Meet Gwaradzimba: The people’s person

23 Oct, 2018 - 00:10 0 Views
Meet Gwaradzimba: The people’s person Dr Gwaradzimba . . . “I came from the people and I was given this responsibility to lead them, and when my time is up as a minister, I will go back to the people”

The Herald

2nd Republic Profiles with Ruth Butaumocho
When Dr Ellen Gwaradzimba was appointed Minister of State for Manicaland Provincial Affairs last month, people quickly rushed to the Internet to check the curriculum vitae of the new sheriff of Manicaland.

With sections of the nation trying to put face and name together on this magnanimous low-lying leader chosen among the multitudes, those who knew Dr Gwaradzimba celebrated.

Rightly so, because they knew that the humble and unassuming top senior servant would measure up to the task bestowed upon her by the Presidium.

“I am up to the task. I consider myself as a ‘can do and will do person’, a person made from a rare fabric,” said the soft-spoken leader in an interview recently.

Born Ellen Munyoro, Dr Gwaradzimba, one of the top senior civil servants in Manicaland before her ministerial appointment, says poverty, political orientation she received and the hardships she endured during the liberation struggle greatly contributed to her humility.

She described her appointment to Government as recognition of her unwavering determination to serve the people.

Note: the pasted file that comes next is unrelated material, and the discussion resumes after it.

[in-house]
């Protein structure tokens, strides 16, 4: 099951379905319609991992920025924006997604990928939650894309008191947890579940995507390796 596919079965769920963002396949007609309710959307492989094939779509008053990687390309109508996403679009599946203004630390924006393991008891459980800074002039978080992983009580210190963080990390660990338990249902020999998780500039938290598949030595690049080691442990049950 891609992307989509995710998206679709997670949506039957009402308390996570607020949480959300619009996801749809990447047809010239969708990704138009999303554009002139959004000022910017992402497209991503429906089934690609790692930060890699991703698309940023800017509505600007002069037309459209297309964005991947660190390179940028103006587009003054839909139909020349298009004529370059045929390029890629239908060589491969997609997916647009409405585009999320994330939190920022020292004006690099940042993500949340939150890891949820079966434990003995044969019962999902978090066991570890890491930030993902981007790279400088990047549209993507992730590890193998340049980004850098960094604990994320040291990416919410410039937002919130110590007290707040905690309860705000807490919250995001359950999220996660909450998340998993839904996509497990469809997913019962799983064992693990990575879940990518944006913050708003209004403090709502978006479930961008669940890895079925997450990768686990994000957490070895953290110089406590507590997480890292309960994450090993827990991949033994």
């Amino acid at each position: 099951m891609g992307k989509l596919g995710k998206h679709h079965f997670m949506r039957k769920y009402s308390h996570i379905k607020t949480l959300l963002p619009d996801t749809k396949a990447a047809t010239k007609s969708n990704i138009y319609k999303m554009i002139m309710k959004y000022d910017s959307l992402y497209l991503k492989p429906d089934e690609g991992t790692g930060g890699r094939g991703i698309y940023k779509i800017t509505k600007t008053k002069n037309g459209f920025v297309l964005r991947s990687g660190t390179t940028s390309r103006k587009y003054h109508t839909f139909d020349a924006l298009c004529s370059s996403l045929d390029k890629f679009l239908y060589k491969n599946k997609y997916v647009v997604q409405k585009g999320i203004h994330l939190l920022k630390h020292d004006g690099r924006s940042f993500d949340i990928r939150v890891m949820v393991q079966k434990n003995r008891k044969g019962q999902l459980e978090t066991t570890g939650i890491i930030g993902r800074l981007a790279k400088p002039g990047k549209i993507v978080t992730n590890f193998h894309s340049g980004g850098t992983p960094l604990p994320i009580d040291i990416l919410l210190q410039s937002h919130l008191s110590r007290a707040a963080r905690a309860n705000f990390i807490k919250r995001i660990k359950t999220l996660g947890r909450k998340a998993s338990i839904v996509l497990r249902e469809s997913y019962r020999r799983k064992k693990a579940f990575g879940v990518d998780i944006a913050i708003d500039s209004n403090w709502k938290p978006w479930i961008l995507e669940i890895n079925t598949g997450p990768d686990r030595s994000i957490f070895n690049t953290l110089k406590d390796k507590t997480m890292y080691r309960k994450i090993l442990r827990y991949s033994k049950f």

“I always identify with the people. The humility also comes from the realisation that I am people’s person. I have always been the people’s choice, because I identity with them, I commiserate with them and in times of hardships, I am always with them. They know I am one of them,” she said.

The various positions of power she has held in both her professional and political life could have given her a competitive edge ahead of legions of other people to land the top post of superintending over such a cosmopolitan province.

“Leadership is a huge task. However, my parents prepared me well before I knew what leadership was all about, through virtues instilled in me while I was a little girl,” the soft-spoken minister revealed.

Born and raised in a family of freedom fighters where five of her brothers, aunt and her father now late fought in the liberation struggle, Dr Gwaradzimba can relate to the virtues of servantship, which hogged the better part of her life.

Her parents motivated her to aim for academic excellence despite the limited resources in the family that had to be shared among her siblings.

“My dad wanted me to become a doctor. And because of my parents’ vision, I became a bookworm at a tender age, and never used to play with other children,” she said.

Growing up in a peasant family, Dr Gwaradzimba lacked so many things that children of her age had. But that did not worry her.

“Like other black girls of my age, I survived on bare necessities. The only solace that I got while growing up was my brilliance,” she said.

That lack made her realise the unequal opportunities that existed between blacks and whites.

“Our teachers told us that the only way that we could enjoy life in the same way white girls of our age were doing was to take up arms and fight so that we could be independent.”

Determined to bring injustice to the end through the barrel of a gun, Dr Gwaradzimba joined the liberation struggle at 16.

The day that she left for the liberation struggle, she went with her school report with the hope that opportunities would avail themselves and enable her to go overseas to fulfil her father’s aspiration.